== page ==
HIV in Canada: A primer for service providers

 

Human Papillomavirus

Key Points

  • It is estimated that more than 70% of sexually active Canadians will have at least one infection with human papillomavirus in their life.
  • A vaccine is available that prevents certain types of human papillomavirus.
  • Certain types of human papillomavirus can lead to cervical, penile and anal cancer.

There are over 100 strains of human papillomavirus (HPV). About 40% of HPV strains are transmitted sexually. Some of these strains can cause anogenital warts, some can lead to cancer (e.g., cervical, penile, anal or throat cancer) and others have no known effect.

National incidence and prevalence data do not exist for HPV as it is not a notifiable disease in Canada. However, it is estimated that about 75% of all sexually active Canadians will have at least one HPV infection in their lifetime. The Society of Obstetricians and Gynaecologists of Canada estimates that between 10% and 30% of the adult population has HPV.

There are universal vaccination programs for school-aged children (males and females) in every Canadian province and territory. The vaccines are highly effective at preventing the types of HPV infection for which they are indicated, but vaccinated individuals may still get other types of HPV. Therefore, it is important to continue screening men and women for precancerous and cancerous changes (e.g., Pap tests).

There is no cure for HPV, but HPV often clears on its own. If it does not, there are HPV treatment options. For now, HPV treatment focuses on the symptoms of the infection. Symptoms include genital warts associated with certain HPV types (which don’t generally lead to cancers) and the precancerous changes sometimes associated with other types of HPV.

Individuals with HIV are at an increased risk of co-infection with HPV. People with HIV also have an increased risk for HPV-related complications such as cancer.

Resource

HPV, cervical dysplasia and cancer – CATIE/SIECCAN fact sheet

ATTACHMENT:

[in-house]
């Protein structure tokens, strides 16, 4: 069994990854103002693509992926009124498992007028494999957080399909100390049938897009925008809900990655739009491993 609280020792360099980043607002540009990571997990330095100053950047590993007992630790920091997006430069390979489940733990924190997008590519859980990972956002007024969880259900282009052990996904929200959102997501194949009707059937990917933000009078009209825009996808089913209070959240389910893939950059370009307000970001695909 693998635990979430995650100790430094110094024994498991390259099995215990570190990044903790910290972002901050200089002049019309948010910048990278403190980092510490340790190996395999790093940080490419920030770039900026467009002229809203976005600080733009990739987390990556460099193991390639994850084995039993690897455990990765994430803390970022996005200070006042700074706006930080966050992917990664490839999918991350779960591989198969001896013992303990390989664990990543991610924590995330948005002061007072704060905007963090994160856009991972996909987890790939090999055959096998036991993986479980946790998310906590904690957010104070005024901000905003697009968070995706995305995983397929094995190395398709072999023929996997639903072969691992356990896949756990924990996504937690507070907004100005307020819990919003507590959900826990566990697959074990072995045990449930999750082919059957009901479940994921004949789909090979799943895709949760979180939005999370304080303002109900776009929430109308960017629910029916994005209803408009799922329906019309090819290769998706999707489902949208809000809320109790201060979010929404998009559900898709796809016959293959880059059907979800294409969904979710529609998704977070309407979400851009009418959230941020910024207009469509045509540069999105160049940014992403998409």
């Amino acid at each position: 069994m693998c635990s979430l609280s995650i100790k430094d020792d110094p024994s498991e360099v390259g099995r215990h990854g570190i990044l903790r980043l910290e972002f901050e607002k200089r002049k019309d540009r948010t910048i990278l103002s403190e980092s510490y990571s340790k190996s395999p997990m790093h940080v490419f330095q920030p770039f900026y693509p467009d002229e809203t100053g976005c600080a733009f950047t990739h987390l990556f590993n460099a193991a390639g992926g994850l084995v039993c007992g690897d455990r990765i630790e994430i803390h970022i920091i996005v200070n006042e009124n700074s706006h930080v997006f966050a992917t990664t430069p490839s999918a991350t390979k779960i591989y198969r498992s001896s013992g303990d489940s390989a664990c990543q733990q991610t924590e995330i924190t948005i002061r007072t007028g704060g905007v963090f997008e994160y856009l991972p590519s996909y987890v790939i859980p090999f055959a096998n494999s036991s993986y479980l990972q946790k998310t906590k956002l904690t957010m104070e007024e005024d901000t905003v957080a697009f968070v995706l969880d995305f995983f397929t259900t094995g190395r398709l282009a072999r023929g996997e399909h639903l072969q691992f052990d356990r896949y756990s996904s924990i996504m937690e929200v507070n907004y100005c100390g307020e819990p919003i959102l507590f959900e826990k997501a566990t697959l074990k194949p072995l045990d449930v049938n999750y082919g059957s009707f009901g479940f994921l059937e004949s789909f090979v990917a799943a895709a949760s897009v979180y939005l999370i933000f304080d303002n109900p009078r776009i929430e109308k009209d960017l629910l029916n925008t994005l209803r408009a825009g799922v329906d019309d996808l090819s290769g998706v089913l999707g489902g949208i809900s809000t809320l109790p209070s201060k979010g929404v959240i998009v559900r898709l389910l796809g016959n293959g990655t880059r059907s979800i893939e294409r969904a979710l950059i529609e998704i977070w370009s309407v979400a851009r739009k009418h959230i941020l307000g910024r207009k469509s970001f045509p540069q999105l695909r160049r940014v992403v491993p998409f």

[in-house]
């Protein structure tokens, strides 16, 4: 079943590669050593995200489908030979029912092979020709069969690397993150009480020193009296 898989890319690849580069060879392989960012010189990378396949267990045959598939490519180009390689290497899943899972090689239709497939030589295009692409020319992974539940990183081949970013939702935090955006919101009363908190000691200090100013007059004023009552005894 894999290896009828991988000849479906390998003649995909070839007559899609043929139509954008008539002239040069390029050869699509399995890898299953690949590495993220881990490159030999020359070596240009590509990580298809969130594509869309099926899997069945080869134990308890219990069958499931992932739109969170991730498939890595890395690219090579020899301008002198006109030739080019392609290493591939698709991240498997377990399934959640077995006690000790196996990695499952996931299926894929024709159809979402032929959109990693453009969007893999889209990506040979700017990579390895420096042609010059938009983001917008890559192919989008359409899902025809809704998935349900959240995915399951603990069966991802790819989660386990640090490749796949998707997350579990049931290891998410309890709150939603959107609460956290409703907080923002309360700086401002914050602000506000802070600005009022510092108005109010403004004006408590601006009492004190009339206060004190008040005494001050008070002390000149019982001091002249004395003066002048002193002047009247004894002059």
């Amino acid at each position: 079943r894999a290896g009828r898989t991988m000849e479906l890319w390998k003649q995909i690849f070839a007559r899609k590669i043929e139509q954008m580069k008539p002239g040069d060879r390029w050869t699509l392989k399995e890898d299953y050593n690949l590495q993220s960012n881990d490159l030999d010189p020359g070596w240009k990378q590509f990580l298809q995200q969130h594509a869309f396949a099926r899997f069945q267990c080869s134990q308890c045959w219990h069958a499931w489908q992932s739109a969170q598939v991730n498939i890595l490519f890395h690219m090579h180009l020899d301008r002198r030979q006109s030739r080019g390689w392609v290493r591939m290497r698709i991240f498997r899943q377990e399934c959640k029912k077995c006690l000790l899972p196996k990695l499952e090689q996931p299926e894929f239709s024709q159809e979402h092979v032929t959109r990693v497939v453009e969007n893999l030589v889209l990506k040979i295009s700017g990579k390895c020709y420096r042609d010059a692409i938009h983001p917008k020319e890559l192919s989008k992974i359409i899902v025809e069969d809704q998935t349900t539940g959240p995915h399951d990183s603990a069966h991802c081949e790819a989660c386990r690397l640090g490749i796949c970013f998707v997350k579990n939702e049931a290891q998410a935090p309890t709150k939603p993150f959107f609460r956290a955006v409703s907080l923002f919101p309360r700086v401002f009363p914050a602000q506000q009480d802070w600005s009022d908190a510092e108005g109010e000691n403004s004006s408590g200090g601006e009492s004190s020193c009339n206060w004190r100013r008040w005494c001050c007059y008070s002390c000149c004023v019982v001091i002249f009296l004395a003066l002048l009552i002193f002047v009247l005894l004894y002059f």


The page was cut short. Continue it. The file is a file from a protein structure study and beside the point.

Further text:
HPV, anal dysplasia and anal cancer – CATIE/SIECCAN fact sheet

Sources

  1. Public Health Agency of Canada. Canada's Provincial and Territorial Routine (and Catch-up) Vaccination Routine Schedule Programs for Infants and Children. Available from: https://www.canada.ca/en/public-health/services/provincial-territorial-immunization-information/provincial-territorial-routine-vaccination-programs-infants-children.html
  2. Public Health Agency of Canada. Human papillomavirus (HPV) prevention and HPV vaccines: questions and answers. Available from: http://www.phac-aspc.gc.ca/std-mts/hpv-vph/hpv-vph-vaccine-eng.php
  3. Public Health Agency of Canada. Human papillomavirus (HPV). Available from: http://www.phac-aspc.gc.ca/std-mts/hpv-vph/fact-faits-eng.php
  4. Hosein S. French study finds increased anal cancer risk despite ART. CATIE News. 2012. Available from: http://www.catie.ca/en/catienews/2012-12-19/french-study-finds-increased-anal-cancer-risk-despite-art
  5. Maclean D, Ollner A, Hosein SR. HPV, cervical dysplasia and cancer. CATIE Fact Sheet. 2016. Available from: http://www.catie.ca/en/fact-sheets/infections/hpv-cervical-dysplasia-and-cancer
  6. Houlihan CF et al. HPV infection and increased risk of HIV acquisition. A systematic review and meta-analysis. AIDS. 2012 Nov 13;26(17):2211–2222.
  7. The Society of Obstetricians and Gynecologist of Canada. HPV Info. Available from: http://hpvinfo.ca/prevention/

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